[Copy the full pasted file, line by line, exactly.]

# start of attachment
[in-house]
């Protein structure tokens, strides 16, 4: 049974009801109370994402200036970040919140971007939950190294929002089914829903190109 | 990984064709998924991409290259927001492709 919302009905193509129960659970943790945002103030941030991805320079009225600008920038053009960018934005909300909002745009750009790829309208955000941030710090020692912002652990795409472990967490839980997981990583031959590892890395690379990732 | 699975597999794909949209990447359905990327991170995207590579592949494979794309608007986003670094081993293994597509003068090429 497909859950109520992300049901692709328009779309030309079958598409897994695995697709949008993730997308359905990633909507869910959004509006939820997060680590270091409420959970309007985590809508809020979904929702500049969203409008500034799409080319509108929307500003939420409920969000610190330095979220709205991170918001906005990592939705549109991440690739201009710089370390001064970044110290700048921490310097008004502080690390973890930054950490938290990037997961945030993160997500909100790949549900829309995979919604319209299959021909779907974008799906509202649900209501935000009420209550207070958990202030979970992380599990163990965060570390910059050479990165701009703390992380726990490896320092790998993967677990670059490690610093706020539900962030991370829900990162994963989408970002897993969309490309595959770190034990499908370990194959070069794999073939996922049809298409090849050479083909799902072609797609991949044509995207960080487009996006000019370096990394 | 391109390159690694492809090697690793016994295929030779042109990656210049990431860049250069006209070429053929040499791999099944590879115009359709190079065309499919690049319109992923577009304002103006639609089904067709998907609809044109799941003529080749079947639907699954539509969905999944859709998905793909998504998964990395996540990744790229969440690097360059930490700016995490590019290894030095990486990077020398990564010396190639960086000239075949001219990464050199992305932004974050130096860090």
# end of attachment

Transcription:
[in-house]
């Protein structure tokens, strides 16, 4: 049974009801109370994402200036970040919140971007939950190294929002089914829903190109 | 990984064709998924991409290259927001492709 919302009905193509129960659970943790945002103030941030991805320079009225600008920038053009960018934005909300909002745009750009790829309208955000941030710090020692912002652990795409472990967490839980997981990583031959590892890395690379990732 | 699975597999794909949209990447359905990327991170995207590579592949494979794309608007986003670094081993293994597509003068090429 497909859950109520992300049901692709328009779309030309079958598409897994695995697709949008993730997308359905990633909507869910959004509006939820997060680590270091409420959970309007985590809508809020979904929702500049969203409008500034799409080319509108929307500003939420409920969000610190330095979220709205991170918001906005990592939705549109991440690739201009710089370390001064970044110290700048921490310097008004502080690390973890930054950490938290990037997961945030993160997500909100790949549900829309995979919604319209299959021909779907974008799906509202649900209501935000009420209550207070958990202030979970992380599990163990965060570390910059050479990165701009703390992380726990490896320092790998993967677990670059490690610093706020539900962030991370829900990162994963989408970002897993969309490309595959770190034990499908370990194959070069794999073939996922049809298409090849050479083909799902072609797609991949044509995207960080487009996006000019370096990394 | 391109390159690694492809090697690793016994295929030779042109990656210049990431860049250069006209070429053929040499791999099944590879115009359709190079065309499919690049319109992923577009304002103006639609089904067709998907609809044109799941003529080749079947639907699954539509969905999944859709998905793909998504998964990395996540990744790229969440690097360059930490700016995490590019290894030095990486990077020398990564010396190639960086000239075949001219990464050199992305932004974050130096860090």